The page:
Amsterdam David O. Russell Explains Why He Insisted on Margot Robbie Being Brunette in Amsterdam
David O. Russell courtesy of the Santa Barbara International Film Society

David O. Russell wants all of his actors to appear in his films “as they’ve never been seen before.” That’s why he insisted that Margot Robbie lose her characteristic blonde hair and go instead for a dark brunette color to play the role of Valerie Vose in Amsterdam.

“I’m very pleased that our dark hair that I insisted on to the last moment [made it into the film], because my intention is to show every actor as they’ve never been seen before. That’s my job, to make it worth that to them,” David O. Russell told the crowd at a recent Santa Barbara Film Festival Cinema Society event about Amsterdam.

The film also stars Christian Bale as Burt Berendsen and John David Washington as Harold Woodsman, two friends who served together in World War I and came home with injuries that continue to affect their lives into the present day, which in Amsterdam is the 1930s. When the friends witness a murder together, they must execute a complicated plot to prove their innocence.

When it came to changing Margot Robbie’s signature hair, David O. Russell said the plan was always for her to be brunette in the film — but that the actress wasn’t fully convinced it was the right move.

“That keeps going through every draft, all 15 drafts of the screenplay, right onto the set. And she, at the last minute, goes, ‘Are you sure? Shouldn’t I just be blonde?’ Everybody gets cold feet in the last second,” Rusell said.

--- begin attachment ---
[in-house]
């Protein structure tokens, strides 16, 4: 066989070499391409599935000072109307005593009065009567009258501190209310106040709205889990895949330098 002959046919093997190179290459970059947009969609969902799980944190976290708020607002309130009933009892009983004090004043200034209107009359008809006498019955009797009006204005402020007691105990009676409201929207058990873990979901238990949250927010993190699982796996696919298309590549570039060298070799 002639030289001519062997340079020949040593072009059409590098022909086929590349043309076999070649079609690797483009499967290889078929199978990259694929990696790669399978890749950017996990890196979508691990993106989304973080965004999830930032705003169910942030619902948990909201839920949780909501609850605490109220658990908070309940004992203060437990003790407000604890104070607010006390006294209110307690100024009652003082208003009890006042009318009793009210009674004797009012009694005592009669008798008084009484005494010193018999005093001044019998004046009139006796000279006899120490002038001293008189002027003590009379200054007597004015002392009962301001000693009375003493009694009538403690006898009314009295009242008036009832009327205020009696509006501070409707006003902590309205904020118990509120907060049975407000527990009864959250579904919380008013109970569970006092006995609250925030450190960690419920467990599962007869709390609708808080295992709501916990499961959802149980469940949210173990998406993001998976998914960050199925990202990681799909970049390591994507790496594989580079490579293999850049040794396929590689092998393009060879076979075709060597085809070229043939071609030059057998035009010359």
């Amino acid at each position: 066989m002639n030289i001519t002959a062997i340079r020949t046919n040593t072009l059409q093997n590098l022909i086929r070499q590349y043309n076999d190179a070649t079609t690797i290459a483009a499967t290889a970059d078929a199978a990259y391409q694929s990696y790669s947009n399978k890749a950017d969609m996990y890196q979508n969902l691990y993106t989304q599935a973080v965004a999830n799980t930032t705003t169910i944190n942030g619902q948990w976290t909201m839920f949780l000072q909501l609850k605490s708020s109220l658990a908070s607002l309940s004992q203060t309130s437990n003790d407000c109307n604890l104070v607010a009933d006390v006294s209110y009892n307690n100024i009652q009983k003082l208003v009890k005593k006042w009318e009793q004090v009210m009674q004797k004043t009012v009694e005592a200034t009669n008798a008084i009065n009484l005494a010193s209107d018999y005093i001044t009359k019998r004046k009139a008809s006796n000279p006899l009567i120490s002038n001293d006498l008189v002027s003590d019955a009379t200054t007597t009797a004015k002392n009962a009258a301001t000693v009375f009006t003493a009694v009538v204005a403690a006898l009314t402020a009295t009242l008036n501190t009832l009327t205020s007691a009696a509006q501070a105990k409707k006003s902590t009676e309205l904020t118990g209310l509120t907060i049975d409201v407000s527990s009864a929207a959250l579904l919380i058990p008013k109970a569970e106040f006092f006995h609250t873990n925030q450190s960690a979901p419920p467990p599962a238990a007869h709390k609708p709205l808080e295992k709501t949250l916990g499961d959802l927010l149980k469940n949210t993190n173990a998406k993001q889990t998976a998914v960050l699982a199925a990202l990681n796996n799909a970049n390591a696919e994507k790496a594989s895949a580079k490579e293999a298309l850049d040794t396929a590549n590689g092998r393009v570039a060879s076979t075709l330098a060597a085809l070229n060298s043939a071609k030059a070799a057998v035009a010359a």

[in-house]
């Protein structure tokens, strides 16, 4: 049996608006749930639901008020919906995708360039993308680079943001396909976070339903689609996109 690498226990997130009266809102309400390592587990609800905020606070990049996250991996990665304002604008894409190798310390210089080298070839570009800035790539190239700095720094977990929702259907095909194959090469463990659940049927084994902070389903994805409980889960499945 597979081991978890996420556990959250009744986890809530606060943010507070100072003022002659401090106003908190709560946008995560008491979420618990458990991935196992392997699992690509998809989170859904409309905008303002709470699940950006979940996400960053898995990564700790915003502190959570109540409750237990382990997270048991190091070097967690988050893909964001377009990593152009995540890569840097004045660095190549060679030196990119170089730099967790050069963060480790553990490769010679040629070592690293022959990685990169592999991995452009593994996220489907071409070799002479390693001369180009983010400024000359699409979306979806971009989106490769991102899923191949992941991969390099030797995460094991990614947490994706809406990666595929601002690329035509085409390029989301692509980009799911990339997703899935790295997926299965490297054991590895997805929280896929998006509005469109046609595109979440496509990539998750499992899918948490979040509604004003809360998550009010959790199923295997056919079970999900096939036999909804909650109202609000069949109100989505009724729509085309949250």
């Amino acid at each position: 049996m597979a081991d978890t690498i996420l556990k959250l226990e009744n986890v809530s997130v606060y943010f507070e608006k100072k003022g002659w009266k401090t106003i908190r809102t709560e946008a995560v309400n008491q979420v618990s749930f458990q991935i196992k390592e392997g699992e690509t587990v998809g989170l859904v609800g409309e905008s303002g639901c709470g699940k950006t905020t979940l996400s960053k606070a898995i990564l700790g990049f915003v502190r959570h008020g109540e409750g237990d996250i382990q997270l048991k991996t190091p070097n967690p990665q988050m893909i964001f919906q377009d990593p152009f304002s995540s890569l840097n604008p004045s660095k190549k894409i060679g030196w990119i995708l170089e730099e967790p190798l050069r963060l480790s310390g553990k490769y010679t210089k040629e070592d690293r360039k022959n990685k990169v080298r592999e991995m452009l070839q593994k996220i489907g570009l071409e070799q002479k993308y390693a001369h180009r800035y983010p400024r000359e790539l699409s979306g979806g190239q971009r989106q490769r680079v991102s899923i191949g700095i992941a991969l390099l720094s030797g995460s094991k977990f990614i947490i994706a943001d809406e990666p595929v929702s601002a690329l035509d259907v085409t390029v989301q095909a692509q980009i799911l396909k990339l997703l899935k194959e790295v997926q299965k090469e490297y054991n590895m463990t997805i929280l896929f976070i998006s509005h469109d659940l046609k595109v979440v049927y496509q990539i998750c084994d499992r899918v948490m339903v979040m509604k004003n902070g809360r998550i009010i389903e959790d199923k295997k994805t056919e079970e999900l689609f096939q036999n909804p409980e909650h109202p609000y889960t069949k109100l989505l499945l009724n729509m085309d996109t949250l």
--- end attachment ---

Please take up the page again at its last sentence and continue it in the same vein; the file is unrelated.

But he assured Robbie that brunette hair was the right move for the character of Valerie. If you also change your hair style or color very often, it is crucial that you use haircare products to help you get a healty hair.

Also Read: Amsterdam Trailer Has Almost Every Single Hollywood Actor Ever (Video)

“I think it’s pretty dope,” he said.

Bale also changed his hair for Amsterdam into a curlier, more voluminous ‘do. Russell said it was an homage to their cinematographer “Chivo” Emmanuel Lubezki Morgenstern.

“Chivo has hair like that, that’s often worn back tight,” Russell said. “We were initially inspired by Samuel Beckett, [who] had a big head of hair, or Ezra Pound, [who] had a big head of hair. And we were kind of going down the road, and then eventually Christian said, ‘I’m just going to do Chivo. I’m going to perm my hair like Chivo.'”

Russell described his long working relationship with Bale as a “soulful connection.”

“We worked on this for six years, and he goes to his Christian Bale magic workshop, as he did in The Fighter, as he did in American Hustle — and he comes out, and that’s where I just shut up,” David O. Russell said. “He has methodologies. He finds a dialect, and he’ll play many voices for me that he’s captured from people, and he’ll go, do you like this person? And I’ll go, ‘No, not so much.’ ‘What about this person?’ ‘Yeah, I like this one.’ ‘Okay.’ And then this becomes part of his formula. It’s all from his heart, though. Everything’s from his heart. He inhabits it completely from his heart.”

Bale talked about his habit of recording people’s voices for character acting inspiration in his November GQ cover story, in which he also discussed losing many roles to Leonardo DiCaprio, including Jack in Titanic.

Russell said Bale was “very sad” to say goodbye to his character Burt in Amsterdam when he was finishing up his voiceover parts.

“He said to me, ‘I believe this is the last time I’m going to record Burt.’ I said, ‘Well, I don’t want to get emotional about it so I’m going to be in denial.’ And he said, ‘No, this is it, right now.’ And he was very sad to say goodbye to Burt.'”

Watch Russell’s full Q&A about Amsterdam at the Santa Barbara International Film Festival above.

Main Image: David O. Russell courtesy of the Santa Barbara International Film Society

Mentioned This Article: